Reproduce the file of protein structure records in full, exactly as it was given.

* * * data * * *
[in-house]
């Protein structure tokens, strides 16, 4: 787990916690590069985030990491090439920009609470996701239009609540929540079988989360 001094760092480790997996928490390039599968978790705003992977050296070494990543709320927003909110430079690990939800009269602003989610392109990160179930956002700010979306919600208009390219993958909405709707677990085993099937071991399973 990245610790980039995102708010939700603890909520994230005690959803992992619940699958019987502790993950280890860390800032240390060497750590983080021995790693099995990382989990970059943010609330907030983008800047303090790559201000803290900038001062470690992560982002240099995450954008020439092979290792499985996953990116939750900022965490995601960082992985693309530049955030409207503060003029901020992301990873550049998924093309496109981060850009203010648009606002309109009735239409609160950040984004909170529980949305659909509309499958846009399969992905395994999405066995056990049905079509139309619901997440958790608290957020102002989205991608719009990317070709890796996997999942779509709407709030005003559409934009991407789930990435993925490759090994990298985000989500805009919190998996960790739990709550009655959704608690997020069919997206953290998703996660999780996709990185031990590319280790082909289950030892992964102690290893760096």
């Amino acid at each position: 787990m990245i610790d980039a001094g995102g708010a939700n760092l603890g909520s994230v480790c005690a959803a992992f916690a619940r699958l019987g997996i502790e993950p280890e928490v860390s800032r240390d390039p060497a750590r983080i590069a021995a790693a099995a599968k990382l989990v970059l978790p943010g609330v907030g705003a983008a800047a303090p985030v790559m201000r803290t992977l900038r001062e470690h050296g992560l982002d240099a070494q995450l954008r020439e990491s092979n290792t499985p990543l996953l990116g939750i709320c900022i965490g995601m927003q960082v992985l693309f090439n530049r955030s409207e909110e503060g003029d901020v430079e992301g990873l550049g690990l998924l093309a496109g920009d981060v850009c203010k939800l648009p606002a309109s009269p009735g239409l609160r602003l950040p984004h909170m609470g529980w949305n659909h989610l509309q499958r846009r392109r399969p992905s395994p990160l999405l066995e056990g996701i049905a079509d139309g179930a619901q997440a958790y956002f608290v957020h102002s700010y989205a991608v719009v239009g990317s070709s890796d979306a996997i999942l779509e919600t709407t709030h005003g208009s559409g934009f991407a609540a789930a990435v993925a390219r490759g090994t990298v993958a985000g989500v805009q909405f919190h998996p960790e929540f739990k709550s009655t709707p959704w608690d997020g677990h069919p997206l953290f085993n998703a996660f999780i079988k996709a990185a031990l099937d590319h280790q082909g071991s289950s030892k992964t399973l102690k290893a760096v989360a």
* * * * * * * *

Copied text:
[in-house]
């Protein structure tokens, strides 16, 4: 787990916690590069985030990491090439920009609470996701239009609540929540079988989360 001094760092480790997996928490390039599968978790705003992977050296070494990543709320927003909110430079690990939800009269602003989610392109990160179930956002700010979306919600208009390219993958909405709707677990085993099937071991399973 990245610790980039995102708010939700603890909520994230005690959803992992619940699958019987502790993950280890860390800032240390060497750590983080021995790693099995990382989990970059943010609330907030983008800047303090790559201000803290900038001062470690992560982002240099995450954008020439092979290792499985996953990116939750900022965490995601960082992985693309530049955030409207503060003029901020992301990873550049998924093309496109981060850009203010648009606002309109009735239409609160950040984004909170529980949305659909509309499958846009399969992905395994999405066995056990049905079509139309619901997440958790608290957020102002989205991608719009990317070709890796996997999942779509709407709030005003559409934009991407789930990435993925490759090994990298985000989500805009919190998996960790739990709550009655959704608690997020069919997206953290998703996660999780996709990185031990590319280790082909289950030892992964102690290893760096």
């Amino acid at each position: 787990m990245i610790d980039a001094g995102g708010a939700n760092l603890g909520s994230v480790c005690a959803a992992f916690a619940r699958l019987g997996i502790e993950p280890e928490v860390s800032r240390d390039p060497a750590r983080i590069a021995a790693a099995a599968k990382l989990v970059l978790p943010g609330v907030g705003a983008a800047a303090p985030v790559m201000r803290t992977l900038r001062e470690h050296g992560l982002d240099a070494q995450l954008r020439e990491s092979n290792t499985p990543l996953l990116g939750i709320c900022i965490g995601m927003q960082v992985l693309f090439n530049r955030s409207e909110e503060g003029d901020v430079e992301g990873l550049g690990l998924l093309a496109g920009d981060v850009c203010k939800l648009p606002a309109s009269p009735g239409l609160r602003l950040p984004h909170m609470g529980w949305n659909h989610l509309q499958r846009r392109r399969p992905s395994p990160l999405l066995e056990g996701i049905a079509d139309g179930a619901q997440a958790y956002f608290v957020h102002s700010y989205a991608v719009v239009g990317s070709s890796d979306a996997i999942l779509e919600t709407t709030h005003g208009s559409g934009f991407a609540a789930a990435v993925a390219r490759g090994t990298v993958a985000g989500v805009q909405f919190h998996p960790e929540f739990k709550s009655t709707p959704w608690d997020g677990h069919p997206l953290f085993n998703a996660f999780i079988k996709a990185a031990l099937d590319h280790q082909g071991s289950s030892k992964t399973l102690k290893a760096v989360a």